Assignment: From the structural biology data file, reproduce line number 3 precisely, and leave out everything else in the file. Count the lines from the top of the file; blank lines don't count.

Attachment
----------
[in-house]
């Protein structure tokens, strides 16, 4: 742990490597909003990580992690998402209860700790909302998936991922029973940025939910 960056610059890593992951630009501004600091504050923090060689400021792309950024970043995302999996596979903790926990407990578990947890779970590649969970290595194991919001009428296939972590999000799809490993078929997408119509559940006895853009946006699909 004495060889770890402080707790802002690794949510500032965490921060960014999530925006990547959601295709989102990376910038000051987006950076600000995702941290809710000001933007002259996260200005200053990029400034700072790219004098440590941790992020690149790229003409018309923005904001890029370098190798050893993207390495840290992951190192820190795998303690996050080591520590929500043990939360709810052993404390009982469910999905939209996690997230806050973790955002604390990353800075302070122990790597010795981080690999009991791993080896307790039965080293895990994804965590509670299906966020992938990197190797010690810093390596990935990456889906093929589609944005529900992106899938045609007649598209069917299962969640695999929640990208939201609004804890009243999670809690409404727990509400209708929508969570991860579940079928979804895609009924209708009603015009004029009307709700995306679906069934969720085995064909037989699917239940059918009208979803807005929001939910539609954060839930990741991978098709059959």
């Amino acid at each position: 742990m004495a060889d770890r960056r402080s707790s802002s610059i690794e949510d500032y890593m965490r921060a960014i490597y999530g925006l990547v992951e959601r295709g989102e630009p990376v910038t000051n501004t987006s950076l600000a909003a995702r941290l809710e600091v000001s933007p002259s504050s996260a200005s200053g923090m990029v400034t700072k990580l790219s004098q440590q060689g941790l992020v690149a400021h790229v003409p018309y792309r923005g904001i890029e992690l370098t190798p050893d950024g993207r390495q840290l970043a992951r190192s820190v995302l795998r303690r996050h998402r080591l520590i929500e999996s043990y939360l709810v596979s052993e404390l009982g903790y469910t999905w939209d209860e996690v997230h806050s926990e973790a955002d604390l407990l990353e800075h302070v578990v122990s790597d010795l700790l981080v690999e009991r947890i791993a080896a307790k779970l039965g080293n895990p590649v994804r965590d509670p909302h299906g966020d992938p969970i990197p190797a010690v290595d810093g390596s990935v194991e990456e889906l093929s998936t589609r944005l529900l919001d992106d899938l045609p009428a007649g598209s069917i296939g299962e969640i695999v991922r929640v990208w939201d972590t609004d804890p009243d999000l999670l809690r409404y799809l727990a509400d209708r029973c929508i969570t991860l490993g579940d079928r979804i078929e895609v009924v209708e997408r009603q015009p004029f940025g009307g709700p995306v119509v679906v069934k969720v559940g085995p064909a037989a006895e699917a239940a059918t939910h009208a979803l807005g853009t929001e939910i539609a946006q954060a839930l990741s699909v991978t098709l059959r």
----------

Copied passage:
């Amino acid at each position: 742990m004495a060889d770890r960056r402080s707790s802002s610059i690794e949510d500032y890593m965490r921060a960014i490597y999530g925006l990547v992951e959601r295709g989102e630009p990376v910038t000051n501004t987006s950076l600000a909003a995702r941290l809710e600091v000001s933007p002259s504050s996260a200005s200053g923090m990029v400034t700072k990580l790219s004098q440590q060689g941790l992020v690149a400021h790229v003409p018309y792309r923005g904001i890029e992690l370098t190798p050893d950024g993207r390495q840290l970043a992951r190192s820190v995302l795998r303690r996050h998402r080591l520590i929500e999996s043990y939360l709810v596979s052993e404390l009982g903790y469910t999905w939209d209860e996690v997230h806050s926990e973790a955002d604390l407990l990353e800075h302070v578990v122990s790597d010795l700790l981080v690999e009991r947890i791993a080896a307790k779970l039965g080293n895990p590649v994804r965590d509670p909302h299906g966020d992938p969970i990197p190797a010690v290595d810093g390596s990935v194991e990456e889906l093929s998936t589609r944005l529900l919001d992106d899938l045609p009428a007649g598209s069917i296939g299962e969640i695999v991922r929640v990208w939201d972590t609004d804890p009243d999000l999670l809690r409404y799809l727990a509400d209708r029973c929508i969570t991860l490993g579940d079928r979804i078929e895609v009924v209708e997408r009603q015009p004029f940025g009307g709700p995306v119509v679906v069934k969720v559940g085995p064909a037989a006895e699917a239940a059918t939910h009208a979803l807005g853009t929001e939910i539609a946006q954060a839930l990741s699909v991978t098709l059959r």